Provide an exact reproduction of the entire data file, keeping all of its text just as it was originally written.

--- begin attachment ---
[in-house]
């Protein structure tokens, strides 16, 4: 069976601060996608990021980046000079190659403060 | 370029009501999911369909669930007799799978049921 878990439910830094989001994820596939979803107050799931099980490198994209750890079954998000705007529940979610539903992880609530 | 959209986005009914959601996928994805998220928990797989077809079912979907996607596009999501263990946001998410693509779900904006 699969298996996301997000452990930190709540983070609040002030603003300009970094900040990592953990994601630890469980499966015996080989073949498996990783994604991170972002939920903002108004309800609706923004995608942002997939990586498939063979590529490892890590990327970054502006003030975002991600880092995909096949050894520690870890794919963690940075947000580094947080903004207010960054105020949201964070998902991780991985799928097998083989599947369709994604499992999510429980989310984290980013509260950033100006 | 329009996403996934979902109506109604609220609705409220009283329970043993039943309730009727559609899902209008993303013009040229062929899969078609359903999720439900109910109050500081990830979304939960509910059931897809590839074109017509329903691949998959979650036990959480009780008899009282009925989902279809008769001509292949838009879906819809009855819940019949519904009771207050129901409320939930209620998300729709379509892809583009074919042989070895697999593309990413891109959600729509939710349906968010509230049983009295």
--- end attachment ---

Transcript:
[in-house]
């Protein structure tokens, strides 16, 4: 069976601060996608990021980046000079190659403060 | 370029009501999911369909669930007799799978049921 878990439910830094989001994820596939979803107050799931099980490198994209750890079954998000705007529940979610539903992880609530 | 959209986005009914959601996928994805998220928990797989077809079912979907996607596009999501263990946001998410693509779900904006 699969298996996301997000452990930190709540983070609040002030603003300009970094900040990592953990994601630890469980499966015996080989073949498996990783994604991170972002939920903002108004309800609706923004995608942002997939990586498939063979590529490892890590990327970054502006003030975002991600880092995909096949050894520690870890794919963690940075947000580094947080903004207010960054105020949201964070998902991780991985799928097998083989599947369709994604499992999510429980989310984290980013509260950033100006 | 329009996403996934979902109506109604609220609705409220009283329970043993039943309730009727559609899902209008993303013009040229062929899969078609359903999720439900109910109050500081990830979304939960509910059931897809590839074109017509329903691949998959979650036990959480009780008899009282009925989902279809008769001509292949838009879906819809009855819940019949519904009771207050129901409320939930209620998300729709379509892809583009074919042989070895697999593309990413891109959600729509939710349906968010509230049983009295």